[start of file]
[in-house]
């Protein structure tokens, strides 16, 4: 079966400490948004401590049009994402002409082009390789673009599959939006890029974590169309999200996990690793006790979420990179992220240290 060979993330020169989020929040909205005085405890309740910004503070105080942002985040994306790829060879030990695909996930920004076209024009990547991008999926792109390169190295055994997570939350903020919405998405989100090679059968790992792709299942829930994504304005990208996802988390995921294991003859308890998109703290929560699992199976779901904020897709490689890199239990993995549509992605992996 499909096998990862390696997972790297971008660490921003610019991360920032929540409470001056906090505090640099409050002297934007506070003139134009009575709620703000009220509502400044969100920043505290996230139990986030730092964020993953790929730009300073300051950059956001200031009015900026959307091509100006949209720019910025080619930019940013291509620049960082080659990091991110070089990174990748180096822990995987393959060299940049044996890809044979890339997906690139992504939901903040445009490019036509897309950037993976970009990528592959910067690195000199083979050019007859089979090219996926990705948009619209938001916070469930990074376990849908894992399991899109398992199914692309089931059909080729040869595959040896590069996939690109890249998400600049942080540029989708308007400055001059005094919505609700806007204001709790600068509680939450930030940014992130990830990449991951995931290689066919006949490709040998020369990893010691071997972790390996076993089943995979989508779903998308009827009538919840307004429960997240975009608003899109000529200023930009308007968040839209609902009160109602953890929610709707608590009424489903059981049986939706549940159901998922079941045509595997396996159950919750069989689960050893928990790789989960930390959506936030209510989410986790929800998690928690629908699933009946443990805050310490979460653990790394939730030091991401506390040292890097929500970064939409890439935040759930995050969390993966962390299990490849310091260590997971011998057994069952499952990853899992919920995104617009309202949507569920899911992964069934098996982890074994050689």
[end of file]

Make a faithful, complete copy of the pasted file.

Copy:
[in-house]
């Protein structure tokens, strides 16, 4: 079966400490948004401590049009994402002409082009390789673009599959939006890029974590169309999200996990690793006790979420990179992220240290 060979993330020169989020929040909205005085405890309740910004503070105080942002985040994306790829060879030990695909996930920004076209024009990547991008999926792109390169190295055994997570939350903020919405998405989100090679059968790992792709299942829930994504304005990208996802988390995921294991003859308890998109703290929560699992199976779901904020897709490689890199239990993995549509992605992996 499909096998990862390696997972790297971008660490921003610019991360920032929540409470001056906090505090640099409050002297934007506070003139134009009575709620703000009220509502400044969100920043505290996230139990986030730092964020993953790929730009300073300051950059956001200031009015900026959307091509100006949209720019910025080619930019940013291509620049960082080659990091991110070089990174990748180096822990995987393959060299940049044996890809044979890339997906690139992504939901903040445009490019036509897309950037993976970009990528592959910067690195000199083979050019007859089979090219996926990705948009619209938001916070469930990074376990849908894992399991899109398992199914692309089931059909080729040869595959040896590069996939690109890249998400600049942080540029989708308007400055001059005094919505609700806007204001709790600068509680939450930030940014992130990830990449991951995931290689066919006949490709040998020369990893010691071997972790390996076993089943995979989508779903998308009827009538919840307004429960997240975009608003899109000529200023930009308007968040839209609902009160109602953890929610709707608590009424489903059981049986939706549940159901998922079941045509595997396996159950919750069989689960050893928990790789989960930390959506936030209510989410986790929800998690928690629908699933009946443990805050310490979460653990790394939730030091991401506390040292890097929500970064939409890439935040759930995050969390993966962390299990490849310091260590997971011998057994069952499952990853899992919920995104617009309202949507569920899911992964069934098996982890074994050689």